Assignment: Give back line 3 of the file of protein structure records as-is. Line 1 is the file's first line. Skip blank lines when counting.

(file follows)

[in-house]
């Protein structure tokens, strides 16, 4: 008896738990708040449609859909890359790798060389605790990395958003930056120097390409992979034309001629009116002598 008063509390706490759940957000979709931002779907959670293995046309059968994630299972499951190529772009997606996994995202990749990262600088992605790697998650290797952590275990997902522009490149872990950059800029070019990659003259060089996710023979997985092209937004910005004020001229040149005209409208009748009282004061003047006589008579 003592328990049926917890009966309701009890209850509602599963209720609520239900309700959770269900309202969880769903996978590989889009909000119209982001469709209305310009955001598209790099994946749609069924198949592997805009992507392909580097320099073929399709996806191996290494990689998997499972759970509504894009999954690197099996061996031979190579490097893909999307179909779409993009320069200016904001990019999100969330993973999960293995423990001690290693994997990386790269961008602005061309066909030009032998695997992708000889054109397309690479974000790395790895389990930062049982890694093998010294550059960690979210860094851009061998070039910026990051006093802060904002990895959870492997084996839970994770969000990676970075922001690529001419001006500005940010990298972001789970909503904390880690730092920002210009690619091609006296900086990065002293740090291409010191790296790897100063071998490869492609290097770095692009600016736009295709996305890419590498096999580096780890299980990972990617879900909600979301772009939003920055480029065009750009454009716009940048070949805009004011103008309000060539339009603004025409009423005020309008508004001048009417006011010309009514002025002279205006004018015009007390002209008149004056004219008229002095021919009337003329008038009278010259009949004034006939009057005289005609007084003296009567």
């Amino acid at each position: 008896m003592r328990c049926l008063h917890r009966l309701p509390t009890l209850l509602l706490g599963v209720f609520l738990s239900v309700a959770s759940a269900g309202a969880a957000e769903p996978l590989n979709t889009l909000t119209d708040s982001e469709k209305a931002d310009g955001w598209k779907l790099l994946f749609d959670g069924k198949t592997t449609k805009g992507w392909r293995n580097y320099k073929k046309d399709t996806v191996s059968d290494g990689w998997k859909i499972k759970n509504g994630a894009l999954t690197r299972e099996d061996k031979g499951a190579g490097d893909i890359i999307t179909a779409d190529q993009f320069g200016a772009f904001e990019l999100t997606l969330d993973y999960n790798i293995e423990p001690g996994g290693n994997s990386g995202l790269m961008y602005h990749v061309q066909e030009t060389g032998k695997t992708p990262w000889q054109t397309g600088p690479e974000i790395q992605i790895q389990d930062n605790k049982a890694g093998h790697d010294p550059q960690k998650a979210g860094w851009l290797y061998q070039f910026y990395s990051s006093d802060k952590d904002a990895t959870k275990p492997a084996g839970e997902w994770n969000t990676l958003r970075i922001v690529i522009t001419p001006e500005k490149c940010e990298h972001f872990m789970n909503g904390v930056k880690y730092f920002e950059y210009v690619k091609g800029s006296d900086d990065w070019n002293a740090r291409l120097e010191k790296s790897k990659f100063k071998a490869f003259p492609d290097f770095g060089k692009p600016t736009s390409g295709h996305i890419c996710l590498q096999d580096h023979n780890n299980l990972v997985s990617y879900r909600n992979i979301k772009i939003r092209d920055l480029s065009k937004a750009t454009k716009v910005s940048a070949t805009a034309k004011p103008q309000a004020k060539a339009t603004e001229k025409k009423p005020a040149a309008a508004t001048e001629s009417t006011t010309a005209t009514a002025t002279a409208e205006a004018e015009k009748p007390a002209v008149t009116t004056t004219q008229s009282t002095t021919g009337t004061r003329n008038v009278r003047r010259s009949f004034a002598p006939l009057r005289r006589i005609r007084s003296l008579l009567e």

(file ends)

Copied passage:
């Amino acid at each position: 008896m003592r328990c049926l008063h917890r009966l309701p509390t009890l209850l509602l706490g599963v209720f609520l738990s239900v309700a959770s759940a269900g309202a969880a957000e769903p996978l590989n979709t889009l909000t119209d708040s982001e469709k209305a931002d310009g955001w598209k779907l790099l994946f749609d959670g069924k198949t592997t449609k805009g992507w392909r293995n580097y320099k073929k046309d399709t996806v191996s059968d290494g990689w998997k859909i499972k759970n509504g994630a894009l999954t690197r299972e099996d061996k031979g499951a190579g490097d893909i890359i999307t179909a779409d190529q993009f320069g200016a772009f904001e990019l999100t997606l969330d993973y999960n790798i293995e423990p001690g996994g290693n994997s990386g995202l790269m961008y602005h990749v061309q066909e030009t060389g032998k695997t992708p990262w000889q054109t397309g600088p690479e974000i790395q992605i790895q389990d930062n605790k049982a890694g093998h790697d010294p550059q960690k998650a979210g860094w851009l290797y061998q070039f910026y990395s990051s006093d802060k952590d904002a990895t959870k275990p492997a084996g839970e997902w994770n969000t990676l958003r970075i922001v690529i522009t001419p001006e500005k490149c940010e990298h972001f872990m789970n909503g904390v930056k880690y730092f920002e950059y210009v690619k091609g800029s006296d900086d990065w070019n002293a740090r291409l120097e010191k790296s790897k990659f100063k071998a490869f003259p492609d290097f770095g060089k692009p600016t736009s390409g295709h996305i890419c996710l590498q096999d580096h023979n780890n299980l990972v997985s990617y879900r909600n992979i979301k772009i939003r092209d920055l480029s065009k937004a750009t454009k716009v910005s940048a070949t805009a034309k004011p103008q309000a004020k060539a339009t603004e001229k025409k009423p005020a040149a309008a508004t001048e001629s009417t006011t010309a005209t009514a002025t002279a409208e205006a004018e015009k009748p007390a002209v008149t009116t004056t004219q008229s009282t002095t021919g009337t004061r003329n008038v009278r003047r010259s009949f004034a002598p006939l009057r005289r006589i005609r007084s003296l008579l009567e």